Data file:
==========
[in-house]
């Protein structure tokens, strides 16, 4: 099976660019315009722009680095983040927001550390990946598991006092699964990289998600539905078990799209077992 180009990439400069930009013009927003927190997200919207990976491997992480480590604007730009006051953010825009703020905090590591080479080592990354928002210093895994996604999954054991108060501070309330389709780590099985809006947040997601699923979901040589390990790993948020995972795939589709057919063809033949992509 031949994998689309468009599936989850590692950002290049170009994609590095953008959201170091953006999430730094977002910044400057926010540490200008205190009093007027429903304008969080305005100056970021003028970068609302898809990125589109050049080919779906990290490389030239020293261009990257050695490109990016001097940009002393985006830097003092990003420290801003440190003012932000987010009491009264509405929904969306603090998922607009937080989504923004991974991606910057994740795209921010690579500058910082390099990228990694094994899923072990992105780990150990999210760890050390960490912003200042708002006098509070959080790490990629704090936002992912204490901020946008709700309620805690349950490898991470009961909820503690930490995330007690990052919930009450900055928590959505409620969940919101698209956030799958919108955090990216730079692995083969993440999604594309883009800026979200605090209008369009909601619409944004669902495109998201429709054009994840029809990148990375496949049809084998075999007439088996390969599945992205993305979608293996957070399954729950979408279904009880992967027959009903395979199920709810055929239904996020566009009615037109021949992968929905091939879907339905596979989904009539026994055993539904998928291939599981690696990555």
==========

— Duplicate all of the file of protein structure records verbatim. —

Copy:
[in-house]
């Protein structure tokens, strides 16, 4: 099976660019315009722009680095983040927001550390990946598991006092699964990289998600539905078990799209077992 180009990439400069930009013009927003927190997200919207990976491997992480480590604007730009006051953010825009703020905090590591080479080592990354928002210093895994996604999954054991108060501070309330389709780590099985809006947040997601699923979901040589390990790993948020995972795939589709057919063809033949992509 031949994998689309468009599936989850590692950002290049170009994609590095953008959201170091953006999430730094977002910044400057926010540490200008205190009093007027429903304008969080305005100056970021003028970068609302898809990125589109050049080919779906990290490389030239020293261009990257050695490109990016001097940009002393985006830097003092990003420290801003440190003012932000987010009491009264509405929904969306603090998922607009937080989504923004991974991606910057994740795209921010690579500058910082390099990228990694094994899923072990992105780990150990999210760890050390960490912003200042708002006098509070959080790490990629704090936002992912204490901020946008709700309620805690349950490898991470009961909820503690930490995330007690990052919930009450900055928590959505409620969940919101698209956030799958919108955090990216730079692995083969993440999604594309883009800026979200605090209008369009909601619409944004669902495109998201429709054009994840029809990148990375496949049809084998075999007439088996390969599945992205993305979608293996957070399954729950979408279904009880992967027959009903395979199920709810055929239904996020566009009615037109021949992968929905091939879907339905596979989904009539026994055993539904998928291939599981690696990555």